In 1943, when British physicians first described what came to be known as fragile X syndrome, geneticists believed that carriers had only one thing to worry about: the possibility of having a developmentally disabled child. But now we know otherwise. In the late 1990s a behavioral pediatrician, Randi Hagerman, working in concert with geneticists—including her husband, Paul Hagerman, their colleague, biochemist Flora Tassone, and a genetic counselor, Louise Gane—described a new syndrome associated with fragile X. The research team, all of whom (excepting Gane, who recently retired) are now associated with the MIND Institute at the University of California, Davis, studied and treated fragile X kids. Randi Hagerman and Gane followed fragile X children from diagnosis to adulthood and developed close relationships with the mothers of their patients.
They noticed that many of these women had concerns about their own fathers. These grandfathers of kids with fragile X syndrome had begun to develop tremor, trouble walking and even personality changes. At an event for fragile X families in 2000, Hagerman and Gane asked mothers to raise their hands if they thought their fathers were impaired. The researchers were stunned when a third of the audience raised hands.
They began to study the grandfathers of their fragile X patients and to characterize what they dubbed fragile X–associated tremor/ataxia syndrome (FXTAS). Claudia Greco, a MIND Institute neuropathologist, discovered the underlying cause when she was able to obtain four grandfathers' brains at autopsy. It turns out that the premutation is not just a “lite” version of the full mutation but has a completely different mechanism. Because the premutation carrier has extra CGG repeats, he or she makes an abnormal amount of associated RNA—the molecule that directs the synthesis of proteins from DNA. The excess RNA binds necessary proteins, which pile up “like a scrum in rugby,” as Paul Hagerman describes it. These “scrums” of RNA and protein are called inclusion bodies, and the FXTAS brains that Greco studied were full of them. The toxic clumps lead to tremor and ataxia in late midlife and to more severe symptoms later on.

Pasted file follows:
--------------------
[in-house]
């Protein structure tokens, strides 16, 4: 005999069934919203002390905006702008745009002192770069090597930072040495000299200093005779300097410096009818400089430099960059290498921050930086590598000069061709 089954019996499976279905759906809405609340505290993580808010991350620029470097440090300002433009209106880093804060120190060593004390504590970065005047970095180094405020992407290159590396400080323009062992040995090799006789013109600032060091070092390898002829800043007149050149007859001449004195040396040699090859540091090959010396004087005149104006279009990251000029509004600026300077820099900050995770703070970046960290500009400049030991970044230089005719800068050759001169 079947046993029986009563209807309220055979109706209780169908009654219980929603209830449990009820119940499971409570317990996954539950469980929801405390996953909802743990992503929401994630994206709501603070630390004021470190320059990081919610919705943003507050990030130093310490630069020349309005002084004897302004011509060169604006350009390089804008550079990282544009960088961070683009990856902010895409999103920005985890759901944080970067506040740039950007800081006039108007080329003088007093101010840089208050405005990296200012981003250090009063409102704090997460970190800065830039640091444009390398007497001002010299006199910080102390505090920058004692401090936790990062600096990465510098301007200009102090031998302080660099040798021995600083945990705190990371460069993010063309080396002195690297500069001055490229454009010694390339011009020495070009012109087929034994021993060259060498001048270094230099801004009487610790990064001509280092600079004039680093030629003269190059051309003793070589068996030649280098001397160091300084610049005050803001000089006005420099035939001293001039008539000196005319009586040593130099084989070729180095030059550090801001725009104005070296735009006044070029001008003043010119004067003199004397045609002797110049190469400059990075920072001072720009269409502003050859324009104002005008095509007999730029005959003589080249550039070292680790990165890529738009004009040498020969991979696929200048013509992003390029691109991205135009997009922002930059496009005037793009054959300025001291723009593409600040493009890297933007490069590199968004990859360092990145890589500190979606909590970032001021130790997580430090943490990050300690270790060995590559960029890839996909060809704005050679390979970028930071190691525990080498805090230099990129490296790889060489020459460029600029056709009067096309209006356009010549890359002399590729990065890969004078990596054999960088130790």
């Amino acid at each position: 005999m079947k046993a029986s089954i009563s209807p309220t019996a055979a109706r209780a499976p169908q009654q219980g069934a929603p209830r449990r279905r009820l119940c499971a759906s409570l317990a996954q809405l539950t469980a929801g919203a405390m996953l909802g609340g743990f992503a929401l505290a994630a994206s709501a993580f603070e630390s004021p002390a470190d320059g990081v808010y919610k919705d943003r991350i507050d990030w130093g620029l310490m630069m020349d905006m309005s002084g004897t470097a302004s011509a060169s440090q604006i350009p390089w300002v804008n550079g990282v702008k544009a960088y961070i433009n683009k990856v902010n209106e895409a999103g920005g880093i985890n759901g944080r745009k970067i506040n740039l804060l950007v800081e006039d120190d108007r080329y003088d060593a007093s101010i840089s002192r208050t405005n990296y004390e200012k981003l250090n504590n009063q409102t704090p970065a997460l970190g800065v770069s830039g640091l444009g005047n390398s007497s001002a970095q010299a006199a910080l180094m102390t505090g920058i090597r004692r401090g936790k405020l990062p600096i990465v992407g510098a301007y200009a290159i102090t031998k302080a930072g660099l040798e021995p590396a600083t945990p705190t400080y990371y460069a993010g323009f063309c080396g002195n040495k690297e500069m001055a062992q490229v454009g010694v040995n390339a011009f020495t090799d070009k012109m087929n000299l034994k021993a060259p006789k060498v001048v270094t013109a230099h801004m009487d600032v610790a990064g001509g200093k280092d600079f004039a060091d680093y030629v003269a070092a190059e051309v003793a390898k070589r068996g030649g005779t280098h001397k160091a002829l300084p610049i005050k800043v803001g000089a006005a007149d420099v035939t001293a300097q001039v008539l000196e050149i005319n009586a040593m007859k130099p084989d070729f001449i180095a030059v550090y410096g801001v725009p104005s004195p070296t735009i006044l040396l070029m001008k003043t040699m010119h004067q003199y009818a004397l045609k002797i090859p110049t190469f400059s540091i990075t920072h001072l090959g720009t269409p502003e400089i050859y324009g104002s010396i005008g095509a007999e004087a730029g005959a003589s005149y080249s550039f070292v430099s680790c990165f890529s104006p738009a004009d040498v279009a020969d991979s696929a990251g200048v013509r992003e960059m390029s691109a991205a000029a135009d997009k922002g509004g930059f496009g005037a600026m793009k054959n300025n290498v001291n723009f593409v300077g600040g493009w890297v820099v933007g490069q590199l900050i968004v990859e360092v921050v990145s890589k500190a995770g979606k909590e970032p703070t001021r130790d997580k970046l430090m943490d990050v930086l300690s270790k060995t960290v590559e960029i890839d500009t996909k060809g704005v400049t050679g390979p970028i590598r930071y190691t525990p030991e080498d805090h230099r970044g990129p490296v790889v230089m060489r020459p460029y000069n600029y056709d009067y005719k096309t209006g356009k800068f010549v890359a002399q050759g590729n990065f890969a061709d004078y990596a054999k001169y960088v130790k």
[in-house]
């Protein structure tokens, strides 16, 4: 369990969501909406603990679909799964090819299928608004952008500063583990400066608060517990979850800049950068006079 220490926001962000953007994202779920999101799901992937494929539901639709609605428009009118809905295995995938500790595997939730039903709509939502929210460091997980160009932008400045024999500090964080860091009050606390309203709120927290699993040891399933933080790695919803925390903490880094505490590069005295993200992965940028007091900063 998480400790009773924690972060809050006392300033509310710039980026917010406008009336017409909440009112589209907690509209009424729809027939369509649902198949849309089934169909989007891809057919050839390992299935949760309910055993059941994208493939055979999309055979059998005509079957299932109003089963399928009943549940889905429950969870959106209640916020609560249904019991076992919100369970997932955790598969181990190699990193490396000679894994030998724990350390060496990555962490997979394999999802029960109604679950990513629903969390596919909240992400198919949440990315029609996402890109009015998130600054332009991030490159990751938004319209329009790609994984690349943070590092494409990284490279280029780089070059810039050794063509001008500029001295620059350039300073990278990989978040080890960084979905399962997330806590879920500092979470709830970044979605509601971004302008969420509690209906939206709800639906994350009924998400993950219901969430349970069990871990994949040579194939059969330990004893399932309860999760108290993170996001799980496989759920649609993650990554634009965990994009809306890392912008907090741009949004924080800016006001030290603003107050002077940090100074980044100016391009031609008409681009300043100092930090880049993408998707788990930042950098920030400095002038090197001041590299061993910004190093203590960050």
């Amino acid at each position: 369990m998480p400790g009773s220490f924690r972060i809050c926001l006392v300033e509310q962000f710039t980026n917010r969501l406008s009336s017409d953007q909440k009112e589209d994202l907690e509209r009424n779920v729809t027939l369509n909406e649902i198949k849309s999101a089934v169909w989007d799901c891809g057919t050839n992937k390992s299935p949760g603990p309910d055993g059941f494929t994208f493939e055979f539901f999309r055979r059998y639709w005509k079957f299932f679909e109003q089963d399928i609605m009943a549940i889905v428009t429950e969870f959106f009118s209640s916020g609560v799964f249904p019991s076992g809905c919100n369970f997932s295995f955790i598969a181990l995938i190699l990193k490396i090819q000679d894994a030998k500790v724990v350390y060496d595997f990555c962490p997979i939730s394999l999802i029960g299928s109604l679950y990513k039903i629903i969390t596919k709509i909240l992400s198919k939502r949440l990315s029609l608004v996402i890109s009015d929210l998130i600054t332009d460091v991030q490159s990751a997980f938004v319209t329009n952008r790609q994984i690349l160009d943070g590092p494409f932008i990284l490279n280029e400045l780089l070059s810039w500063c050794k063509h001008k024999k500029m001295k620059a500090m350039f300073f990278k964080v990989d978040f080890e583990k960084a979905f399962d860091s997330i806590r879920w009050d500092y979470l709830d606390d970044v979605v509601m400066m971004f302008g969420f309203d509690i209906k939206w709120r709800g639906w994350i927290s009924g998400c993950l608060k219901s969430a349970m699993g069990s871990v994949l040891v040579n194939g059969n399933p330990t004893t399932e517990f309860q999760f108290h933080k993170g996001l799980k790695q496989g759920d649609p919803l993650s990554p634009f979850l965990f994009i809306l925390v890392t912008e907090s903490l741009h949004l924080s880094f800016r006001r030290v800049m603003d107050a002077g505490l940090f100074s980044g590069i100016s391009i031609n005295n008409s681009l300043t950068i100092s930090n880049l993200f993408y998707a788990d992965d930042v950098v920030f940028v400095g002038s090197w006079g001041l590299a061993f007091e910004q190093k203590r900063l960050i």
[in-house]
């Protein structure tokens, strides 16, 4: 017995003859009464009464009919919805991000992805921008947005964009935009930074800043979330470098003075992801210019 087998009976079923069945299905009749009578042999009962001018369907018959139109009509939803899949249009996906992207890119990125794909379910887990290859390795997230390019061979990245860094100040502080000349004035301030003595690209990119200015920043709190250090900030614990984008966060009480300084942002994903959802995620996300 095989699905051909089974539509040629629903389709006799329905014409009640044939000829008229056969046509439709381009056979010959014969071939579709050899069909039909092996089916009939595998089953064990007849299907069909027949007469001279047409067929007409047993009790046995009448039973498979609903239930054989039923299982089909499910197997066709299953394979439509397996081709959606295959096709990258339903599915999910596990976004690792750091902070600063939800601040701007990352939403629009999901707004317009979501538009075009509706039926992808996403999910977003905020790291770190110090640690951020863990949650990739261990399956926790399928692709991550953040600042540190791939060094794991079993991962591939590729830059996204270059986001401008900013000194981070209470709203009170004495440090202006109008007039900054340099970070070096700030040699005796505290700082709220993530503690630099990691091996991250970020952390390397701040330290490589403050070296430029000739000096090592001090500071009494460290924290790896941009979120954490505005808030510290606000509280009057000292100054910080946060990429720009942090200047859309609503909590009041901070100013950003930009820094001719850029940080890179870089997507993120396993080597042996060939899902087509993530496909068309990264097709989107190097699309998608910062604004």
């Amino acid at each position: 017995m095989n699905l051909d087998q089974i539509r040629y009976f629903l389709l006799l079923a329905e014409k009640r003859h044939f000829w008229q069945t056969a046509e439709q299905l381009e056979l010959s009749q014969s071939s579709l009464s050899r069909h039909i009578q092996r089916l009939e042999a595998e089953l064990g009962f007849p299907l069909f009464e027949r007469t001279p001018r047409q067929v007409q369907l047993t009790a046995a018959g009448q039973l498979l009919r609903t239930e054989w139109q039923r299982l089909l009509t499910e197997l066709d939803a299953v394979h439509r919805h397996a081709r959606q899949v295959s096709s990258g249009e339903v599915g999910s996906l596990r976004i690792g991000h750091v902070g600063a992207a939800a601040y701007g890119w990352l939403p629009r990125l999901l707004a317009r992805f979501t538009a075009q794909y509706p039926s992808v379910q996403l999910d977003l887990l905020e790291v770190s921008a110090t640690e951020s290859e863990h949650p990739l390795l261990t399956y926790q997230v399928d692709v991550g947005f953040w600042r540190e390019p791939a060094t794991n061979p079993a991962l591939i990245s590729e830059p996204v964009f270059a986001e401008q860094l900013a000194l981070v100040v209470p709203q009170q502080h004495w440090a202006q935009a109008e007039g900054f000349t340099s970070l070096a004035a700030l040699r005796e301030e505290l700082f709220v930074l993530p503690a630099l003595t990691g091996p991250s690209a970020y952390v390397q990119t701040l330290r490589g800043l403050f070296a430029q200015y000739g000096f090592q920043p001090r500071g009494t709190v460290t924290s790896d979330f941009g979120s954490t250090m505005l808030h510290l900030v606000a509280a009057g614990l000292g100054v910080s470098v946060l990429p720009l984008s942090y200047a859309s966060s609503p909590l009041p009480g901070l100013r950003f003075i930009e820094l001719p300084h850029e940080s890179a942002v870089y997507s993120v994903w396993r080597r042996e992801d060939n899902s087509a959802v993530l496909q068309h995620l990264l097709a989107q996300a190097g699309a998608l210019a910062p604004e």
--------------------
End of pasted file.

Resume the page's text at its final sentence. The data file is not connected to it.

In 2010 Tassone and Elizabeth Berry-Kravis, a neurologist at Rush University in Chicago, further described the brain differences in FXTAS patients. Among the most notable are changes in white matter, detectable by MRI, in the middle cerebellar peduncles (MCPs), structures that connect the brain's hub for motor control, the cerebellum, to the upper brain stem. This signature is highly specific to FXTAS and is now a diagnostic criterion. Randi Hagerman notes that it was not until this so-called MCP sign was established that the medical community embraced FXTAS as a real entity.
Damage to the cerebellum and frontal lobes also helps to explain the behavioral changes seen in individuals with FXTAS. James Bourgeois, a psychiatrist at the University of California, San Francisco, describes the personality change associated with FXTAS as one of “executive dysfunction.” Coordination between the cerebellum and the frontal lobes is essential for planning and organizing behavior, as well as maintaining attention and focus long enough to carry out a planned behavior. Put simply, the cerebellum organizes movements, and the frontal lobes keep the activity on track by strengthening impulse control, thereby inhibiting deviations from the plan.
Julia's father, David, has early signs of FXTAS, which is causing his tremor, a swaying gait and tendency to fall. He feels “tippy” when he gets up too fast, and a couple of years ago, he broke his wrist falling down stairs. Of more concern is his emotional reactivity. He describes his emotions as “amplified by 10 percent.” In particular, he gets angry: “Sometimes the rage is more than I've ever experienced.” David was always passionately engaged in creative work as an artist and teacher, but in the past year or two he has let it drop. He does not find that disturbing—calling it just a new phase of life—but his friends and family do. What seems to his friends to be a crucial part of his identity is no longer that important to him.
A New Disease
In 2015 at the Second International Conference on the FMR1 Premutation, 80 researchers and clinicians from all over the world came together in Sitges, Spain, to discuss the phenotype of the premutation—not the carrier's genes, but how they manifest in the individual. This tiny group of researchers is engaged in fully describing the symptoms and behaviors of people who carry the premutation. As they share findings, they are, in a sense, defining a new disease.
FXTAS is just one part of this condition. Another component is infertility: 20 percent of female premutation carriers, like Julia, will develop primary ovarian insufficiency by the time they are 40 years old. A long list of other medical issues recur in the community of carriers. By gathering more and more data from carriers, the scientists hope to sift through whether and how these conditions relate to the premutation.